Bottled dressing solves the problem of keeping all those ingredients on hand. Ken and Paul and Marie and Annie have already mixed them up perfectly for you, packaged them conveniently, and they're ready to splash on anything that strikes your fancy.

    Italian dressing works well with all meat. Marinate pork chops or chicken for a tangy complex flavor; brush it on skewered shrimp during grilling; sprinkle dry Good Seasons over chuck roast and crockpot all day for Italian beef, which gets served with crusty rolls for sandwiches. Caesar vinaigrette is another dressing that is amazing with grilled chicken or pork chops. Fancy sounding Tuscan steak is as easy as reaching for the Wishbone.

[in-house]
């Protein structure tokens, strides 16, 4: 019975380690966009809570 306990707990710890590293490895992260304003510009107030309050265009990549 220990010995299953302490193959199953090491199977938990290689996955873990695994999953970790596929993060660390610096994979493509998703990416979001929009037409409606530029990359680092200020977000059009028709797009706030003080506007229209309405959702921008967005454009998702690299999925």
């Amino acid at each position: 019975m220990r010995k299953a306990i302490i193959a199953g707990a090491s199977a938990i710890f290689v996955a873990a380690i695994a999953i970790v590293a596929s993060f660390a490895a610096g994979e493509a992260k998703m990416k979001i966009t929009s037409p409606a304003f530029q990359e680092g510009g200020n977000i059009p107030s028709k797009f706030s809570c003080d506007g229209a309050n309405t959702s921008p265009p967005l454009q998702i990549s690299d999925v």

Vegetables? Absolutely! Marinate fresh asparagus or zucchini in Italian dressing, then brush on more while grilling. Steam broccoli or cauliflower and toss with vinaigrette before serving. Veggies can always use a shot of flavor to make them interesting; grilling takes them to an even higher level. Grilled marinated portabellos? Yes please!

    Crabcake's Italian Beef

    2 packets of dry Good Season's Italian dressing mix
    3 lb chuck roast, trimmed of visible fat and membrane removed
    water
    Pepperoncini, optional
    Provolone cheese slices
    Crusty rolls - nice solid ones so they don't disintegrate under the beef

    • Place your roast in the crockpot and sprinkle with the dry dressing
    • Top with pepperoncini if you like it hot